- 1 Electoral Rolls or Registers
- 1.1 1832
- 1.2 1867
- 1.3 1884
- 1.4 1918
- 1.5 1928
- 1.6 1948
- 1.7 1969
- 2 Arrangement of Electoral Registers
- 3 Copies of Electoral Registers
- 4 Indexes of Registers
- 5 Bibliography
Electoral Rolls or Registers[edit | edit source]
It has been said that, "Electoral rolls are rather like census records, with the difference that they are compiled and published annually". That has been true since 1928, though without an exact address more than a little time may be needed for a search. From 1918, and more so since 1928, they show all the adult members of the household, both male and female. However, unlike the census, they never show place of birth or details of children under the age of 18.
Electoral rolls or registers can be used to discover the date of a man's first appearance at a certain address and when he leaves it, and to see what other adult members of the family were at that address. After 1918 this may include the name of his wife. The entry for an address at which an illegitimate child is born may reveal much about the family circumstances at that time. When young people first appear, their ages may be estimated (and thus their birth dates) and when elderly people disappear their death dates may perhaps be assumed. From 1950 onwards the names of those who will become 21 during the coming year are included and, from 1970, the birth dates of those who will become 18. Before 1918 the registers give a fairly precise indication of the family's property holdings.
When dealing with a family with a frequently encountered surname this extra information can indeed be used like a census to help to identify other family members, to trace their descendants and to locate their birth, marriage and death dates in the General Register Office indexes, though the problems mentioned below must be taken into account.
The right to vote was given to an increasingly wide body of people, commencing with the great Reform Act in 1832. The main provisions of the various Acts as they affected England and Wales are as follows:
1832[edit | edit source]
The Reform Act of 1832, apart from redistributing parliamentary seats so as to give better representation to the industrial towns in the north, did not greatly increase the number of those who had a right to vote. They remained in two categories: the county and the borough voters.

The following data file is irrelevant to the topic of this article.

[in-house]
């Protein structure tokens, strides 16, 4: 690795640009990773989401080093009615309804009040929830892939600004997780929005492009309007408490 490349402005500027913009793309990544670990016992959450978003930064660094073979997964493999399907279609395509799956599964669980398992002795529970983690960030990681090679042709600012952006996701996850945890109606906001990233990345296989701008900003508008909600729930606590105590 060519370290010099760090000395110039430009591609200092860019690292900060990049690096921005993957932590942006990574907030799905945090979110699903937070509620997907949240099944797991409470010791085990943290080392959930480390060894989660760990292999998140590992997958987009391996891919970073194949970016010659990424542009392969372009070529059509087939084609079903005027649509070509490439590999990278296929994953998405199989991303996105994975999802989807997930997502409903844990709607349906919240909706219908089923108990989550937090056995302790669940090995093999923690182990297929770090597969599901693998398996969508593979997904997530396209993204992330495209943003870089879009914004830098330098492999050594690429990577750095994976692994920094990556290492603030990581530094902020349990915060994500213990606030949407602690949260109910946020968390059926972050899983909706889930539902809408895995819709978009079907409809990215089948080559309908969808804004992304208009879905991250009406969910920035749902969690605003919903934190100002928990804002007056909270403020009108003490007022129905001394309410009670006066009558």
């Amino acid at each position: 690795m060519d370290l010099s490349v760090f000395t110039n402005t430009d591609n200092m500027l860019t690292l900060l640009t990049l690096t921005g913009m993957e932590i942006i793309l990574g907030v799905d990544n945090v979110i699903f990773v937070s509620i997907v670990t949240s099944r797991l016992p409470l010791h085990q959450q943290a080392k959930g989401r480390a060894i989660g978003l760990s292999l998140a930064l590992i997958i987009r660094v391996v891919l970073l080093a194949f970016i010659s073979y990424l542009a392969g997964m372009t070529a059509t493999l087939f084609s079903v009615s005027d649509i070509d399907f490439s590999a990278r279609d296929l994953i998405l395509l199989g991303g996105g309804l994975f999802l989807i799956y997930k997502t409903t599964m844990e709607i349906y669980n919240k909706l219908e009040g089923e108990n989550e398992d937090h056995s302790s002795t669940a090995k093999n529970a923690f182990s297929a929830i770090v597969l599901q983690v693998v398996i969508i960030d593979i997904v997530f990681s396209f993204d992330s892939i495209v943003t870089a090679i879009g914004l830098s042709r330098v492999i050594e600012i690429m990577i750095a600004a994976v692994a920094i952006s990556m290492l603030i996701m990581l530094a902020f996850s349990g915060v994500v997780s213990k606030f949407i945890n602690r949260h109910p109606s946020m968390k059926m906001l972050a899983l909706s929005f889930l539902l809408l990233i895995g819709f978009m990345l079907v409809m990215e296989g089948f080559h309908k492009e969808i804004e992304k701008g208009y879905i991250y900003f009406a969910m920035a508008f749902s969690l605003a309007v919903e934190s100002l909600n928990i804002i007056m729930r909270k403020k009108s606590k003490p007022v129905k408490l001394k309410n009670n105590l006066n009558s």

In the counties the right was still restricted to those owning (or at least having a life interest in) land worth at least forty shillings a year, but to these were now added copyholders (holding land from a manor) worth at least £10 a year and those who had leases for more than 20 years on property worth at least £50 a year.
In the boroughs the old voting rights [described in the article on Poll Books] were retained for the lifetimes of those concerned. To their number were now added householders paying a rent of at least £10 a year, provided that they had been in occupation for at least 12 months, paid poor rate and assessed taxes, and lived within seven miles of the borough.
This Act defined a number of additional categories of voters such as beneficed clergymen, irremoveable schoolmasters, parish clerks and sextons, and certain classes of mortgagees, annuitants, trustees, etc. By its provisions many middle-class tenant farmers and shopkeepers gained the vote, but the artisan and agricultural labourer (and women, of course) continued to be excluded.
It was this Act which first required lists of persons with voting rights to be compiled and published annually (and be open to public inspection) and since 1832 no person has been able to vote unless their name is on the printed electoral register. Initially a charge of one shilling was charged for registration. A very few lists of those entitled to vote had been published before 1832 but these are usually found mentioned in the bibliographies of poll books.
1867[edit | edit source]